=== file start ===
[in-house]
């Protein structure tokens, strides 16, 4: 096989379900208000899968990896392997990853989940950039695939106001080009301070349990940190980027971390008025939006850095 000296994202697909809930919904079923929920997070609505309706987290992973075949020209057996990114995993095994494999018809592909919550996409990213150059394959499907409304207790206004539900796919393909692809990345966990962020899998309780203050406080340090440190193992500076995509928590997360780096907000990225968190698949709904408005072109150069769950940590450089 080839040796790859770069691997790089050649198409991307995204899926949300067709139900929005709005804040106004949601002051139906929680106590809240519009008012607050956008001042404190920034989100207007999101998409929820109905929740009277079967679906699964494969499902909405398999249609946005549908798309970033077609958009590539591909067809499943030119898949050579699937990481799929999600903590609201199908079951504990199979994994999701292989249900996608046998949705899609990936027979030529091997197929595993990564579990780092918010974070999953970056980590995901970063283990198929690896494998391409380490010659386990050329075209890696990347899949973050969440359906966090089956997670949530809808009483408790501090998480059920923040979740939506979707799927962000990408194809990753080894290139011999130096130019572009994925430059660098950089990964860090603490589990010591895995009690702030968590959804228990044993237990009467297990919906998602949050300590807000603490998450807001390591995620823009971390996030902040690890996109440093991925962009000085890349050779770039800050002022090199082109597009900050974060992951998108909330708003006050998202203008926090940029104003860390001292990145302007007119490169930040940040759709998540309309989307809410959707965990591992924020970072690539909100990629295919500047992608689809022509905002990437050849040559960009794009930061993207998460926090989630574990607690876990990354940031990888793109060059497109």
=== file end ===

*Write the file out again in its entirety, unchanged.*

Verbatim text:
[in-house]
């Protein structure tokens, strides 16, 4: 096989379900208000899968990896392997990853989940950039695939106001080009301070349990940190980027971390008025939006850095 000296994202697909809930919904079923929920997070609505309706987290992973075949020209057996990114995993095994494999018809592909919550996409990213150059394959499907409304207790206004539900796919393909692809990345966990962020899998309780203050406080340090440190193992500076995509928590997360780096907000990225968190698949709904408005072109150069769950940590450089 080839040796790859770069691997790089050649198409991307995204899926949300067709139900929005709005804040106004949601002051139906929680106590809240519009008012607050956008001042404190920034989100207007999101998409929820109905929740009277079967679906699964494969499902909405398999249609946005549908798309970033077609958009590539591909067809499943030119898949050579699937990481799929999600903590609201199908079951504990199979994994999701292989249900996608046998949705899609990936027979030529091997197929595993990564579990780092918010974070999953970056980590995901970063283990198929690896494998391409380490010659386990050329075209890696990347899949973050969440359906966090089956997670949530809808009483408790501090998480059920923040979740939506979707799927962000990408194809990753080894290139011999130096130019572009994925430059660098950089990964860090603490589990010591895995009690702030968590959804228990044993237990009467297990919906998602949050300590807000603490998450807001390591995620823009971390996030902040690890996109440093991925962009000085890349050779770039800050002022090199082109597009900050974060992951998108909330708003006050998202203008926090940029104003860390001292990145302007007119490169930040940040759709998540309309989307809410959707965990591992924020970072690539909100990629295919500047992608689809022509905002990437050849040559960009794009930061993207998460926090989630574990607690876990990354940031990888793109060059497109």